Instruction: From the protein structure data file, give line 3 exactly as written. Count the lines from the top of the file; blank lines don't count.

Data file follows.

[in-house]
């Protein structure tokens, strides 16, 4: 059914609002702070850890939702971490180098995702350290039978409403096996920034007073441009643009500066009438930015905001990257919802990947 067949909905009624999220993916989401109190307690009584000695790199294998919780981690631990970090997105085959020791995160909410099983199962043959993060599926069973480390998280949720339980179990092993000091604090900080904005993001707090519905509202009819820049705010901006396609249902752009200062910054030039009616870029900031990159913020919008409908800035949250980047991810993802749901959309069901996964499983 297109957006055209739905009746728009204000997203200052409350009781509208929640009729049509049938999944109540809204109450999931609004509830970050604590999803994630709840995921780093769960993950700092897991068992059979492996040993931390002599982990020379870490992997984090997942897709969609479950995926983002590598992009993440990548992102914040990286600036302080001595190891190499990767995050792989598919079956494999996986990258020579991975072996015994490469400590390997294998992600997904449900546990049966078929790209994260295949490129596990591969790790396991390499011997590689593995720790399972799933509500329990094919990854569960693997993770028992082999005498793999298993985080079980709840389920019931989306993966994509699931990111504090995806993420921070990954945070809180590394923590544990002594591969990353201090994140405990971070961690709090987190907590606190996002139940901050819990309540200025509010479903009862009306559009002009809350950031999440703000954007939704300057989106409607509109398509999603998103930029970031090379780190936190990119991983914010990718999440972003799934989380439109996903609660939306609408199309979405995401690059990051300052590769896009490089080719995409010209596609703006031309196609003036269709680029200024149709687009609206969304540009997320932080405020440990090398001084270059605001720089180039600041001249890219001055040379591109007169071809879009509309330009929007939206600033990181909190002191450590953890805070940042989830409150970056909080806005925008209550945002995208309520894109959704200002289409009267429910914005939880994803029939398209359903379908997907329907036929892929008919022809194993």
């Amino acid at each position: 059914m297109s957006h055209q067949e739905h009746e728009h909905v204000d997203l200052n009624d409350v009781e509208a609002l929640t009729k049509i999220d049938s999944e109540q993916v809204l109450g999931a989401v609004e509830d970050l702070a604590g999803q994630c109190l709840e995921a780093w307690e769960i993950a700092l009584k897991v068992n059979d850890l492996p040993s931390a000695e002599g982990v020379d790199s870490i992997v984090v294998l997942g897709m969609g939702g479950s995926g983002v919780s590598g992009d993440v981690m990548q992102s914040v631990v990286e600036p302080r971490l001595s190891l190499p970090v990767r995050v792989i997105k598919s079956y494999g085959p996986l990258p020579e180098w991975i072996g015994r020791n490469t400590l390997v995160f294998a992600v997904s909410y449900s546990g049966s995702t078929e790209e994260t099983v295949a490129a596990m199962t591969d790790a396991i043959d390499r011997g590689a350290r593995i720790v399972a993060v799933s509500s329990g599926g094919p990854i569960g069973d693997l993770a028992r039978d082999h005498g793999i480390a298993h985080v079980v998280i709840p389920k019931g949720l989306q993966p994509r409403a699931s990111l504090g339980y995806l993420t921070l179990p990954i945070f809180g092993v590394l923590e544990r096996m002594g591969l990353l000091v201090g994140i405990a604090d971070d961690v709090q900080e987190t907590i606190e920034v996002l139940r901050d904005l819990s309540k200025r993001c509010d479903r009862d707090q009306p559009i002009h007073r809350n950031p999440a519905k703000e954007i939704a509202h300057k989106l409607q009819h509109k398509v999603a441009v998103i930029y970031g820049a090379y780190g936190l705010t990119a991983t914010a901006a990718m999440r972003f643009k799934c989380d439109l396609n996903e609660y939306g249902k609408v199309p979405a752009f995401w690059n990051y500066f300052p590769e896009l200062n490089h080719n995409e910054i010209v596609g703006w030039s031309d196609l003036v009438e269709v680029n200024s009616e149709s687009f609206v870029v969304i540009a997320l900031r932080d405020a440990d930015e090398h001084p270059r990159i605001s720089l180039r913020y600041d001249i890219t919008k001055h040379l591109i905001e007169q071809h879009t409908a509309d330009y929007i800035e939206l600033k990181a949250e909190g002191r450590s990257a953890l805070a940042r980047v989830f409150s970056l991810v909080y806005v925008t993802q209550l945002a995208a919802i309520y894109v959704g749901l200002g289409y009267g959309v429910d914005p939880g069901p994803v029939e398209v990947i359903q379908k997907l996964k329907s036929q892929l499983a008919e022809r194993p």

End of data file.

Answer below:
């Amino acid at each position: 059914m297109s957006h055209q067949e739905h009746e728009h909905v204000d997203l200052n009624d409350v009781e509208a609002l929640t009729k049509i999220d049938s999944e109540q993916v809204l109450g999931a989401v609004e509830d970050l702070a604590g999803q994630c109190l709840e995921a780093w307690e769960i993950a700092l009584k897991v068992n059979d850890l492996p040993s931390a000695e002599g982990v020379d790199s870490i992997v984090v294998l997942g897709m969609g939702g479950s995926g983002v919780s590598g992009d993440v981690m990548q992102s914040v631990v990286e600036p302080r971490l001595s190891l190499p970090v990767r995050v792989i997105k598919s079956y494999g085959p996986l990258p020579e180098w991975i072996g015994r020791n490469t400590l390997v995160f294998a992600v997904s909410y449900s546990g049966s995702t078929e790209e994260t099983v295949a490129a596990m199962t591969d790790a396991i043959d390499r011997g590689a350290r593995i720790v399972a993060v799933s509500s329990g599926g094919p990854i569960g069973d693997l993770a028992r039978d082999h005498g793999i480390a298993h985080v079980v998280i709840p389920k019931g949720l989306q993966p994509r409403a699931s990111l504090g339980y995806l993420t921070l179990p990954i945070f809180g092993v590394l923590e544990r096996m002594g591969l990353l000091v201090g994140i405990a604090d971070d961690v709090q900080e987190t907590i606190e920034v996002l139940r901050d904005l819990s309540k200025r993001c509010d479903r009862d707090q009306p559009i002009h007073r809350n950031p999440a519905k703000e954007i939704a509202h300057k989106l409607q009819h509109k398509v999603a441009v998103i930029y970031g820049a090379y780190g936190l705010t990119a991983t914010a901006a990718m999440r972003f643009k799934c989380d439109l396609n996903e609660y939306g249902k609408v199309p979405a752009f995401w690059n990051y500066f300052p590769e896009l200062n490089h080719n995409e910054i010209v596609g703006w030039s031309d196609l003036v009438e269709v680029n200024s009616e149709s687009f609206v870029v969304i540009a997320l900031r932080d405020a440990d930015e090398h001084p270059r990159i605001s720089l180039r913020y600041d001249i890219t919008k001055h040379l591109i905001e007169q071809h879009t409908a509309d330009y929007i800035e939206l600033k990181a949250e909190g002191r450590s990257a953890l805070a940042r980047v989830f409150s970056l991810v909080y806005v925008t993802q209550l945002a995208a919802i309520y894109v959704g749901l200002g289409y009267g959309v429910d914005p939880g069901p994803v029939e398209v990947i359903q379908k997907l996964k329907s036929q892929l499983a008919e022809r194993p």